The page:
Cycling and bicycle discussion forums. 
   Click here to join our community Log in to access your Control Panel  


Go Back   > >

Framebuilders Thinking about a custom frame? Lugged vs Fillet Brazed. Different Frame materials? Newvex or Pacenti Lugs? why get a custom Road, Mountain, or Track Frame? Got a question about framebuilding? Lets discuss framebuilding at it's finest.

Reply
 
Thread Tools Search this Thread
Old 12-13-13, 05:29 PM   #1
goatfish
Junior Member
Thread Starter
 
Join Date: Oct 2013
Bikes:
Posts: 12
Internal rust! HELP????

Hi all

Not a frame building question as such, but I'd genuinely appreciate the help of the collective talent in this forum.

I have inherited a beautiful '99 Moser Leader frame, fillet brazed, 18 MCDV6 micro alloyed frame. The craftsmanship has inspired me to attempt to learn to build my own. Later....

But first - this frame has been in storage in a relatively humid environment for some time. On unpacking, the previous owner found flakes of rust falling out of the top tube in into the head tube. Largest flake we've found was about 5mm square-ish.

Please help!

Is there anything that can be done to stop the rot? This frame is a work of art in my opinion and one which deserves saving and faithful restoration.

Any advice will be greatly appreciated.

Cheers
goatfish is offline   Reply With Quote
Old 12-13-13, 06:03 PM   #2
Fred Smedley
Senior Member
 
Join Date: Nov 2005
Bikes:
Posts: 1,706
Oxalic acid and then frame saver or amsoil HDMP. Do a search in C& V on OA for the details.
Fred Smedley is offline   Reply With Quote
Old 12-13-13, 06:05 PM   #3
unterhausen
Randomhead
 
Join Date: Aug 2008
Location: Happy Valley, Pennsylvania
Bikes:
Posts: 14,485
there really is nothing you can do other than applying frame saver. No messing around with experimental alternatives, just get the real stuff, your LBS should be able to get some for you.
unterhausen is offline   Reply With Quote
Old 12-13-13, 06:18 PM   #4
Fred Smedley
Senior Member
 
Join Date: Nov 2005
Bikes:
Posts: 1,706
Quote:
Originally Posted by unterhausen View Post
there really is nothing you can do other than applying frame saver. No messing around with experimental alternatives, just get the real stuff, your LBS should be able to get some for you.
Have you used OA? Hardley a "experimental alternatives".
Fred Smedley is offline   Reply With Quote
Old 12-16-13, 10:04 AM   #5
miamijim
Senior Member
 
miamijim's Avatar
 
Join Date: Aug 2003
Location: Tampa, Florida
Bikes:
Posts: 13,167
Boeshield T9

Far from scientific but here's a piece of metal i coated with various rust inhibitors. From left to right

Mobil 1 synthetic oil
WD-40
Corrosion Block
Boeshield T-9
$$ dont remember
Loctite product

__________________
WWW.CYCLESPEUGEOT.COM 1984 Schwinn Paramount; 1987 Schwinn Paramount; 1975 Tom Ritchey, 198X Vitus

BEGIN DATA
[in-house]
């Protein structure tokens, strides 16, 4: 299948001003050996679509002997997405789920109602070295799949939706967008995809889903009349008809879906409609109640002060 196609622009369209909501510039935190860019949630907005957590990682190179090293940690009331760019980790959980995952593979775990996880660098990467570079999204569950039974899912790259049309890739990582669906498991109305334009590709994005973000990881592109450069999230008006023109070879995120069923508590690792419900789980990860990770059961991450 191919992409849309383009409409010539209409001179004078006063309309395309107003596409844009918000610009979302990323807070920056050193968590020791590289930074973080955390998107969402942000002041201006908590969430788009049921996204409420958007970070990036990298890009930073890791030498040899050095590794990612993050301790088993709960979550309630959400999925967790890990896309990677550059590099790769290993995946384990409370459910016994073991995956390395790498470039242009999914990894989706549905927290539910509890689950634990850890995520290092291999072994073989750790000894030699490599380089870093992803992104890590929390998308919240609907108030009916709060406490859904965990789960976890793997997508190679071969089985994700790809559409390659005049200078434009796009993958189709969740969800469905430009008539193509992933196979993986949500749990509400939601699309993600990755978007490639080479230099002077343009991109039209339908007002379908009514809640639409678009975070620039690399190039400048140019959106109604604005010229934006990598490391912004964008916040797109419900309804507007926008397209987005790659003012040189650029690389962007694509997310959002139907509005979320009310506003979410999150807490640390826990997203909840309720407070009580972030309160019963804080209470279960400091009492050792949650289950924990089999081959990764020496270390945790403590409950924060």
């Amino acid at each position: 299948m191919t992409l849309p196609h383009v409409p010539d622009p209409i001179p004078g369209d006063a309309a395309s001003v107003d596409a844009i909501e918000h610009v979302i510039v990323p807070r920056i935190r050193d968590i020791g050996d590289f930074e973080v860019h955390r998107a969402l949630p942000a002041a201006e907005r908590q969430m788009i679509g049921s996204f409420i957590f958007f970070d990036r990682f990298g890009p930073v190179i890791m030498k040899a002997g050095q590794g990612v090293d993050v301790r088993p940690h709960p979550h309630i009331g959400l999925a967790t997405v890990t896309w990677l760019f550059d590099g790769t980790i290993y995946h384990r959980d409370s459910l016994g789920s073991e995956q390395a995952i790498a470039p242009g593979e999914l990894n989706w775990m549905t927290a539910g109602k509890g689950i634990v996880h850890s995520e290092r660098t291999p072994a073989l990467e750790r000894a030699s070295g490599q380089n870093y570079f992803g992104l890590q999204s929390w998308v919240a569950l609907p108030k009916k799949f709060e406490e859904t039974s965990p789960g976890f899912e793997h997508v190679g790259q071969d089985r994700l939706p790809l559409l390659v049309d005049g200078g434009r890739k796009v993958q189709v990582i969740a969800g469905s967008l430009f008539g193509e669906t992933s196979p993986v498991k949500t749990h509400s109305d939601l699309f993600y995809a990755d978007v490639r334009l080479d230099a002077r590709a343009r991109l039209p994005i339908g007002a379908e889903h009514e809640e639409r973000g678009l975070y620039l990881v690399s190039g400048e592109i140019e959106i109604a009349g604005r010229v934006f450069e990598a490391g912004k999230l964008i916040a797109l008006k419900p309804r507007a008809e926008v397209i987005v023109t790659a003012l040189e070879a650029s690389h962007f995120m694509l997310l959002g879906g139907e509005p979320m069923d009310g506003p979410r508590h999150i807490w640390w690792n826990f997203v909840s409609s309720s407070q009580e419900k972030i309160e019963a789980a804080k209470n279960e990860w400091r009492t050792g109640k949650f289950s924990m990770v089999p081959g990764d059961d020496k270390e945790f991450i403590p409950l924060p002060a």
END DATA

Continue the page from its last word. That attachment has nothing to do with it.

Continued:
Last edited by miamijim; 12-16-13 at 10:11 AM.
miamijim is offline   Reply With Quote
Old 12-16-13, 11:13 AM   #6
unterhausen
Randomhead
 
Join Date: Aug 2008
Location: Happy Valley, Pennsylvania
Bikes:
Posts: 14,485
Quote:
Originally Posted by Fred Smedley View Post
Have you used OA? Hardley a "experimental alternatives".
OA is fine, not sure if it really helps internal rust. The internal rust will be gone after OA, not sure why I would care
unterhausen is offline   Reply With Quote
Old 12-16-13, 11:18 AM   #7
unterhausen
Randomhead
 
Join Date: Aug 2008
Location: Happy Valley, Pennsylvania
Bikes:
Posts: 14,485
Quote:
Originally Posted by miamijim View Post
Boeshield T9

Far from scientific but here's a piece of metal i coated with various rust inhibitors. From left to right

Mobil 1 synthetic oil
WD-40
Corrosion Block
Boeshield T-9
$$ dont remember
Loctite product
Fine woodworking magazine did a similar test and found that T9 didn't work all that well. They found that CRC 3-36 worked significantly better. They also found that WD40 worked well, which is not my experience at all. So I don't know who to believe. I'm not sure what the difference in your test and the FWW test was. I have not had great results with T9 on tools in my garage. Some wood workers spray with T9, wipe, and then use wax.
unterhausen is offline   Reply With Quote
Old 12-18-13, 01:09 PM   #8
fietsbob 
coprolite
 
fietsbob's Avatar
 
Join Date: Jun 2010
Location: NW,Oregon Coast
Bikes: 7
Posts: 18,086
Equivalent of dunk it in rustoleum paint, so as to paint the inside.
fietsbob is offline   Reply With Quote
Old 12-18-13, 03:28 PM   #9
unterhausen
Randomhead
 
Join Date: Aug 2008
Location: Happy Valley, Pennsylvania
Bikes:
Posts: 14,485
if you do that, you have to worry about all sorts of issues. That's whats nice about framesaver, it will migrate and stick
unterhausen is offline   Reply With Quote
Old 12-19-13, 06:17 AM   #10
goatfish
Junior Member
Thread Starter
 
Join Date: Oct 2013
Bikes:
Posts: 12
Hi all

Some excellent information in there. Thank you all so much. Learning a lot.

I had a local frame builder take a look and he seems to think it is just some internal sealant (?) flaking due to the age of the frame and the conditions it had been stored in.

I'm a complete novice, but I'm still a little worried. Looks like OA and frame saver may be worth the investment. Even if I have nothing to worry about at this stage prevention has to beat cure.
goatfish is offline   Reply With Quote
Old 12-21-13, 10:37 PM   #11
Nessism
Senior Member
 
Nessism's Avatar
 
Join Date: Jun 2004
Location: Torrance, CA
Bikes: Homebuilt steel
Posts: 2,332
Evaporust is the real deal. Doesn't hurt the paint and works 1000X better than oxalic acid. Figure out how to plug the holes and fill up the inside of the frame. Pour it back into the jug after you are done and reuse it.
__________________